The Marquesas – Hiva Oa and Tahuata

From Fatu Hiva we had an enjoyable 7 hour sail under genoa to Atuona on Hiva Oa where we checked in to make ourselves legal in French Polynesia.  Hiva Oa is the 2nd largest island and the anchorage so tight that a stern anchor is essential.  Atuona is the main town, 2 miles from the anchorage, and you either walk or hitch a lift.  In our case, having called Sandra on the VHF radio, and given her 16 kgs of laundry, she collected us from the dinghy dock early the next day and drove us to the Gendarmerie!.  Sandra is a charming and efficient young lady who acts as an agent or intermediary for non-European cruisers who have to undergo more complicated and costly clearing in procedures.  After Panama and the Galapagos checking in was a breeze, with an extremely polite young Gendarme from France who had just started his 3 month tour of duty.  The only cost was about 0.25p for the stamp for the paperwork to Tahiti!

Sandra also recommended that for internet we use a nearby pension – Bar Chez Kayser – and arranged for the owner to come to collect us from the Gendarmerie.  Thankfully Alex drives a 4×4 because otherwise the 1 in 3 (or even 2) climb to the hotel would have been impossible.  We were rewarded by a fantastic view overlooking the bay from a shady terrace, excellent wifi and after a cup of coffee decided to stay for lunch.  No wonder the World ARC held a reception here on its way through in 2010.

HIva Oa - Magical view of Atuona

Crews assembled!

We arranged a tour of the island with Marie Jo, who took us and the crews of Sailaway and Wasabi to various tiki sites, and the Vallee Fleurie, a beautiful valley winding down from the mountain top to the Bay of Hanaiapa.

Fishing boat with outrigger

Fragrant gardenia bloom

Unknown exotic bloom

There are numerous tiki sites in the Marquesas, and frequently these are ancient villages, with massive stone sculptures that were used in rituals.  The stone foundations and sculptures are all that is left, but as with Stonehenge, we were wondering how these tribal people were able to drag these massive stones, and then hew them into the shape required.

Tiki site - ruin of chief's house

View of tiki site

Giant tiki site


On our way to the eastern end of the island, we were delayed for an hour while a digger demolished the top of a mountain onto the road below.  We then had a further delay whilst a second digger cleared the massive rocks from the dirt track.  Eventually we arrived at the major tiki site near Puamau Bay, followed by a delicious lunch of local fare at a restaurant within a farm.

Digger delay!

We tried to understand why the only access was by a single dirt track road, with certain sections that seemed to be miles from anywhere laid in concrete, the remainder apart from the run down to Atuona were just tortuous dirt tracks with hairpin bends.  Heaven help anyone who has an accident or a serious illness in one of the remote valleys, the time delay in getting them to hospital in Atuona must prove fatal in many cases.  Marie Jo was a good driver, but her skills as a knowledgeable guide required some honing.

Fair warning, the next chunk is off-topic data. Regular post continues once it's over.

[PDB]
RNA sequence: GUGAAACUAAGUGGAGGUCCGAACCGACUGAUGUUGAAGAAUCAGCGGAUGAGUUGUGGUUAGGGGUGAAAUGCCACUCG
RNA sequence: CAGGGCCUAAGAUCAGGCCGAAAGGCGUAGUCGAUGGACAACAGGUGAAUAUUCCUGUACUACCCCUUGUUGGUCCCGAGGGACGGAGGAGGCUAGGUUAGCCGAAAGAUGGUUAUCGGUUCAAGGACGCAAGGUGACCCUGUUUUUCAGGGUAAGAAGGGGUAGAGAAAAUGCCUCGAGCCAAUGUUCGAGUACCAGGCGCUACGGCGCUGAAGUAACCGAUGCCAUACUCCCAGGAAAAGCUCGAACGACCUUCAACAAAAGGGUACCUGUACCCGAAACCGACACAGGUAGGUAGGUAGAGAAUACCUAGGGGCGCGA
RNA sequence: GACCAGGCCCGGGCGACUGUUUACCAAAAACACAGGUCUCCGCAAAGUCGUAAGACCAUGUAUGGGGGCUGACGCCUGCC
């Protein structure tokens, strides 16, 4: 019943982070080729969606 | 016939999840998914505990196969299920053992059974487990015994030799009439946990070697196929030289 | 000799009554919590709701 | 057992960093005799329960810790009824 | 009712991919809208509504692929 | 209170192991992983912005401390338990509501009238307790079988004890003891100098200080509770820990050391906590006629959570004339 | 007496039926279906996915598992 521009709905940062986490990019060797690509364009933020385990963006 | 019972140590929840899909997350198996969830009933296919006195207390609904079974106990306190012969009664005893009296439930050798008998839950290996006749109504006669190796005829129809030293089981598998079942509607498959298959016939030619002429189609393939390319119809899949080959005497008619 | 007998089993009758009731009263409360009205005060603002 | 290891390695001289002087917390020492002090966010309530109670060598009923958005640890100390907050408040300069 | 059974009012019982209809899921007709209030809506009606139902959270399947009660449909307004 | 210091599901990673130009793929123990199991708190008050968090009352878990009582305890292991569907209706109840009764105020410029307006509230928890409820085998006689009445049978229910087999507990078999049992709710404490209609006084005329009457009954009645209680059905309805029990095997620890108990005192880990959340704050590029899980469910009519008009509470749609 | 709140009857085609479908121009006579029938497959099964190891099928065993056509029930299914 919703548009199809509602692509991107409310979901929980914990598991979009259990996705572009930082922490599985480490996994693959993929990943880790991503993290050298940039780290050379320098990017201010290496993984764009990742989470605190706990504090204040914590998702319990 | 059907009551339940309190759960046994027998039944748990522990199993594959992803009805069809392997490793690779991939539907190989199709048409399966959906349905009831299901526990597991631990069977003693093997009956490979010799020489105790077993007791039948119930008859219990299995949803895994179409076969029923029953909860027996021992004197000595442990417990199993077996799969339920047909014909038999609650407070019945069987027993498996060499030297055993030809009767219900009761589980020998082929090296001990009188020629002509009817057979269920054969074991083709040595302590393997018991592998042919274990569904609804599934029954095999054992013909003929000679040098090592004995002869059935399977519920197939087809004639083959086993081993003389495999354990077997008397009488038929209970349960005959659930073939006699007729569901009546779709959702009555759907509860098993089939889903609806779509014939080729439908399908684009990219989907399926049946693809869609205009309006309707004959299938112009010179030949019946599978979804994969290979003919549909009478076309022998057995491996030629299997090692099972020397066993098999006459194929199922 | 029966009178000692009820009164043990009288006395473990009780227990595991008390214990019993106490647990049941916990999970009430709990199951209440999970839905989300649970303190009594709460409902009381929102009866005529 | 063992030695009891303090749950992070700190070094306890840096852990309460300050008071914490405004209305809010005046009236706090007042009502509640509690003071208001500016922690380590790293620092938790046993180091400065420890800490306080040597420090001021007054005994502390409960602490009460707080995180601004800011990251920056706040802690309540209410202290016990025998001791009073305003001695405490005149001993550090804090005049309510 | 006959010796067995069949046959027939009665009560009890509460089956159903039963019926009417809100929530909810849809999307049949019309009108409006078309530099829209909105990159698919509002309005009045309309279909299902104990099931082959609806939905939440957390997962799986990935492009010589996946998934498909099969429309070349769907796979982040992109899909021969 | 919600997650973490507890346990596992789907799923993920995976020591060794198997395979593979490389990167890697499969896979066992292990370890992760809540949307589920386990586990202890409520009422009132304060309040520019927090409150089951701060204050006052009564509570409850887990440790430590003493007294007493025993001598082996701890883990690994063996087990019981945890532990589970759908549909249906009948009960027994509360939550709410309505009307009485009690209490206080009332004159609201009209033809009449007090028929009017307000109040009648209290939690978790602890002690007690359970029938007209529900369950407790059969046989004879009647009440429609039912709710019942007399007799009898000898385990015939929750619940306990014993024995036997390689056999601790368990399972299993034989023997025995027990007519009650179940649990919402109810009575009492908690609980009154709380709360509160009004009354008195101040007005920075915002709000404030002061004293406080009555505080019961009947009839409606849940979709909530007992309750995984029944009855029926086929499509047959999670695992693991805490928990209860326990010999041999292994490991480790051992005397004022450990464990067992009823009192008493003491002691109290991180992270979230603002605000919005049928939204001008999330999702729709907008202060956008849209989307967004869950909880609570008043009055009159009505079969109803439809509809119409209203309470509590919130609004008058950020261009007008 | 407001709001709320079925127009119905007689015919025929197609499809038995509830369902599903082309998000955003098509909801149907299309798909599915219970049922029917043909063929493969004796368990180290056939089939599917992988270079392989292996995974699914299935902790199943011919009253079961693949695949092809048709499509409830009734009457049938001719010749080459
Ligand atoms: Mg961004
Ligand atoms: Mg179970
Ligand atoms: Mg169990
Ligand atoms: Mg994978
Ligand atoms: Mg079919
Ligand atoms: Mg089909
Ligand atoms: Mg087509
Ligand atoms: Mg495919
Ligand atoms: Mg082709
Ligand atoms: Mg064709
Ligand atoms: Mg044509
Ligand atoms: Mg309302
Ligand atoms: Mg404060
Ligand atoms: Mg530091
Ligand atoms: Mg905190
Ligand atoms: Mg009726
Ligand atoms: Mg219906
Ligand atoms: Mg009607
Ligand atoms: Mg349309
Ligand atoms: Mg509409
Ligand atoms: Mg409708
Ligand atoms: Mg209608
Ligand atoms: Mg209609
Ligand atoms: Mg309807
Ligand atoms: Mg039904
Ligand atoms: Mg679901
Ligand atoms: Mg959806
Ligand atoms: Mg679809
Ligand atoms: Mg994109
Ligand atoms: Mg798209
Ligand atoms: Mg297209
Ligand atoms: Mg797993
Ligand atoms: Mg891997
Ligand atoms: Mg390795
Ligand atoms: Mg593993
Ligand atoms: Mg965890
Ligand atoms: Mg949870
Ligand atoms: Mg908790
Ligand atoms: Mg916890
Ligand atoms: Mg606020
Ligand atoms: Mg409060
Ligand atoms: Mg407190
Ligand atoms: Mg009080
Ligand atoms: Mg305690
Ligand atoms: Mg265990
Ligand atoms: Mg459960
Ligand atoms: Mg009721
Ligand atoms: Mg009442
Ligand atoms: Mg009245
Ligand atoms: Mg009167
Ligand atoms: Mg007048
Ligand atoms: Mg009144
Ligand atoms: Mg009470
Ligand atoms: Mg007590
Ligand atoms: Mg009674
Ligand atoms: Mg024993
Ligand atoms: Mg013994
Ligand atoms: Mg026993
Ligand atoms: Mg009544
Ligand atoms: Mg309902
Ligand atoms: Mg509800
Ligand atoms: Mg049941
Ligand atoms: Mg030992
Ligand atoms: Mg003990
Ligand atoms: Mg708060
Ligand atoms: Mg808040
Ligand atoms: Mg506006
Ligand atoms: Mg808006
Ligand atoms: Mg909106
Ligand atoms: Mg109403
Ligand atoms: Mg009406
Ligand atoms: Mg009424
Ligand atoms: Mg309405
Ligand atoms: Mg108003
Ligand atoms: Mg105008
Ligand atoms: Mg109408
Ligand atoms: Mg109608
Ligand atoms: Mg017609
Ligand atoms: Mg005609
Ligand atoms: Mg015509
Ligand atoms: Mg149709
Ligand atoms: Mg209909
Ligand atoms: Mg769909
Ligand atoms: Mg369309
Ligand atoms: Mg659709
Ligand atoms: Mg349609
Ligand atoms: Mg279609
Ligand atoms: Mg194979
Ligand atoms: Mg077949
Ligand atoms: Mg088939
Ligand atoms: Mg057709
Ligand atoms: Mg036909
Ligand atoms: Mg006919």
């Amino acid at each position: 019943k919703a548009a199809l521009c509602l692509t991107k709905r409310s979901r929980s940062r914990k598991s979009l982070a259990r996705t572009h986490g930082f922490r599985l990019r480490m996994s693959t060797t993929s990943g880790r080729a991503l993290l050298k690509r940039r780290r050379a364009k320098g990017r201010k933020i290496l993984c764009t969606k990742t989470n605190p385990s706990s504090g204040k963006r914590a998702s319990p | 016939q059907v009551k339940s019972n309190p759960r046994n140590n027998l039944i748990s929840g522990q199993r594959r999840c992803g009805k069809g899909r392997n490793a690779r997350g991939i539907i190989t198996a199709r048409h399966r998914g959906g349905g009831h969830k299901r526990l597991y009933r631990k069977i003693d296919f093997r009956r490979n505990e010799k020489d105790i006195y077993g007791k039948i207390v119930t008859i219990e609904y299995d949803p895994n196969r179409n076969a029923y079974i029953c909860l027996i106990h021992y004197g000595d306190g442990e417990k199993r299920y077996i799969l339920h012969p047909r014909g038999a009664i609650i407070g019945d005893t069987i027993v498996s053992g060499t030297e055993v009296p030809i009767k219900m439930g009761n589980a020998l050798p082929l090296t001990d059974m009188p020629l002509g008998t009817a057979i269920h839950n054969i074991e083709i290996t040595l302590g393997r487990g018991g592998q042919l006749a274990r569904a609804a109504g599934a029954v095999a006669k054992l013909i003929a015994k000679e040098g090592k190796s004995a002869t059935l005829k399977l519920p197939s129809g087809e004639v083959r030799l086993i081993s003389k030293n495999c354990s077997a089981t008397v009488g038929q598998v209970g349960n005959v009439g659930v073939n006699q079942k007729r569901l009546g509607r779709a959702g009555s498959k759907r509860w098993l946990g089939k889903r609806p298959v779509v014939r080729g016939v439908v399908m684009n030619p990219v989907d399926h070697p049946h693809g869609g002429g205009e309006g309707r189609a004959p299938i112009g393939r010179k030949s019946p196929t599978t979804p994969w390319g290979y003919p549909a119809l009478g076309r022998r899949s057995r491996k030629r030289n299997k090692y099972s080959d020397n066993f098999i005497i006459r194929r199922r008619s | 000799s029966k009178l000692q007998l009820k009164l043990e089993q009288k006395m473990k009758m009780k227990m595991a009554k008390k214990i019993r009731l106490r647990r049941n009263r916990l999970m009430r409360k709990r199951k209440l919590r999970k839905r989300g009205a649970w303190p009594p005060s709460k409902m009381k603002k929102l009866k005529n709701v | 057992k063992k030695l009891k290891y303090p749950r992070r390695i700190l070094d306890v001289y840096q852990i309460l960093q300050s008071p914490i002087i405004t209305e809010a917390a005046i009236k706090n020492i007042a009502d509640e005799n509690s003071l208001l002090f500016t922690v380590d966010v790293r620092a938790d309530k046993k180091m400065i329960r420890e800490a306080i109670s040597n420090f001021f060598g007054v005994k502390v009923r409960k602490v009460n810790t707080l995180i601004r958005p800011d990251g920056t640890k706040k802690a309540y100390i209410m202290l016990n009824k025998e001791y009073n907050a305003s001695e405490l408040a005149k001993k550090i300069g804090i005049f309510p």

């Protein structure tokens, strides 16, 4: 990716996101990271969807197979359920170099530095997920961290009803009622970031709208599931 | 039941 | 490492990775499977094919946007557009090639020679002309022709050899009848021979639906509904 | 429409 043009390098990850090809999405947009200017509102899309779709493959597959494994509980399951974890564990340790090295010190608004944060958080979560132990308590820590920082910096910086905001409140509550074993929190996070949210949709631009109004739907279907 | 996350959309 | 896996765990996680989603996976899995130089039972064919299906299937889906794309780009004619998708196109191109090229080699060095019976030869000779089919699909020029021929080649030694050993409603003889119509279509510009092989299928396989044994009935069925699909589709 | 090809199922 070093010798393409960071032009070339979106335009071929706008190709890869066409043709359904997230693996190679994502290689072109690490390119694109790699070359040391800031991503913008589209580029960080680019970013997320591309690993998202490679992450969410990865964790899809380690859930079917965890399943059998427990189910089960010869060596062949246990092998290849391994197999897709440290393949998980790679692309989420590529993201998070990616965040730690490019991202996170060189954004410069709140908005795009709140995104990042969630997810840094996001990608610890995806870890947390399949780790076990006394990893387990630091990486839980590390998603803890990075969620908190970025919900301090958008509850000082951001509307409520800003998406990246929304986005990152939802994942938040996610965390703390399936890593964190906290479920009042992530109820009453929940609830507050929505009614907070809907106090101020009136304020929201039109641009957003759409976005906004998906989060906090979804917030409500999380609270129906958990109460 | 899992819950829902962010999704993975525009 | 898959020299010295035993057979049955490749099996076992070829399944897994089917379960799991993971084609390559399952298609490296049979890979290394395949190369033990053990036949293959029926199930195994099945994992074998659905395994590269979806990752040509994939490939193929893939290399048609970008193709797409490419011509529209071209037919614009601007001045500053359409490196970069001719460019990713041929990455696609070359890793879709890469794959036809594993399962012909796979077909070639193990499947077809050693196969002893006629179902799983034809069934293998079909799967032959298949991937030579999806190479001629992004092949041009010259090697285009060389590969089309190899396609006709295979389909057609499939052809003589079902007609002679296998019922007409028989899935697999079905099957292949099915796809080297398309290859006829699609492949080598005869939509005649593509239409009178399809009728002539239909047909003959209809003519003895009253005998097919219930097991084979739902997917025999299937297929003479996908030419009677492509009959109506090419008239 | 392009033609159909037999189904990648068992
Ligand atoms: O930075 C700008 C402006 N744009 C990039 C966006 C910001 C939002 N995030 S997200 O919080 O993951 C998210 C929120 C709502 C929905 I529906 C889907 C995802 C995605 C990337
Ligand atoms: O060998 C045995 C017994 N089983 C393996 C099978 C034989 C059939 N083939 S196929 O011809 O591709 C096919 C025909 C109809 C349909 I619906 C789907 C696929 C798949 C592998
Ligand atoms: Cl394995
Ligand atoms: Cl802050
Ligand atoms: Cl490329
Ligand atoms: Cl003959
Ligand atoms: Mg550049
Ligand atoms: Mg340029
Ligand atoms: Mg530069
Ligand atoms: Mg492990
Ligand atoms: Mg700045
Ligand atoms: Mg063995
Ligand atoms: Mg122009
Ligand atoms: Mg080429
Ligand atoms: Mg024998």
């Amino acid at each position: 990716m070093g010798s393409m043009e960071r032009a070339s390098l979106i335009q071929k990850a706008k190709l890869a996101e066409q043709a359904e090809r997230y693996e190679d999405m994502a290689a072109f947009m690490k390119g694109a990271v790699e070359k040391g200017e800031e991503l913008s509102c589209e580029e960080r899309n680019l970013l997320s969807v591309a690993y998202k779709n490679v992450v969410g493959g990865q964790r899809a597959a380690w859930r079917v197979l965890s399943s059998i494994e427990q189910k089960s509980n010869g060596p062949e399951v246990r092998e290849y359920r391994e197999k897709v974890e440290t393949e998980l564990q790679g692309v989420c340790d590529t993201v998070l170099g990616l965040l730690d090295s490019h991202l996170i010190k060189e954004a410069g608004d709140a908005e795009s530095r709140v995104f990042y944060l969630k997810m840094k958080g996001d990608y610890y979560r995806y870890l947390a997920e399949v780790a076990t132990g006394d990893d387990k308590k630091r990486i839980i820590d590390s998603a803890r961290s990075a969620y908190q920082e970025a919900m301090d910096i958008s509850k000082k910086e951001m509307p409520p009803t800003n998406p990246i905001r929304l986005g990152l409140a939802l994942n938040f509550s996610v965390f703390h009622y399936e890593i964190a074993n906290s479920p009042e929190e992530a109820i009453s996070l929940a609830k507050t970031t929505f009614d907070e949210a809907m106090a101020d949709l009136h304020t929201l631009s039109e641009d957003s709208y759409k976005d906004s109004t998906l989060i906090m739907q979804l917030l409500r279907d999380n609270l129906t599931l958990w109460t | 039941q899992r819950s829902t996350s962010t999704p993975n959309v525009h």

After Janet had left for her long journey back to the UK and we had reprovisioned in one of the two small supermarkets, we prised the stern anchor out of the mud, lifted the bow anchor and had a great sail to the beautiful island of Tahuata.  The bay of Hana Moe Noe didn’t disappoint us. The water was clear and warm, and a sandy seabed provided good holding.  A long beach was fringed with coconut palms and lime trees, a lovely anchorage, especially after crowded, murky, swelly, stern-anchor-a-must Atuona.  We shared the anchorage with only four other yachts, and enjoyed the tranquillity, scenery and snorkelling for a couple of days.

The next stop for us was the Bay of Hanaiapa on the north coast of Hiva Oa, and on the way we met up with our friends on SuAn in Hanamenu Bay.  We had read about “Commodore William”, self-appointed official of the Hanaiapa Yacht Club, in the blog of Stephen and Katherine, the previous owners of Pipistrelle.  From this account we thought that William would be worth visiting, but maybe too much alcohol in the intervening 10 years had dulled his memory!  He had kept a record of all visiting yachts for the last 8 years, and we saw two bound albums of pictures, letters and cards from previous crews and made our own contribution to his records.

We did enjoy walking up the valley, the same Vallee Fleurie that we had visited on our land tour, and met Charles who was delightful, offering us bread, a selection of fruit including coconut, and we were able to pick our own pamplemousses.

Charles (half Czech/half Marquesan) and coconut with amused onlooker!

Vanilla plants growing up coconut 'trellis'

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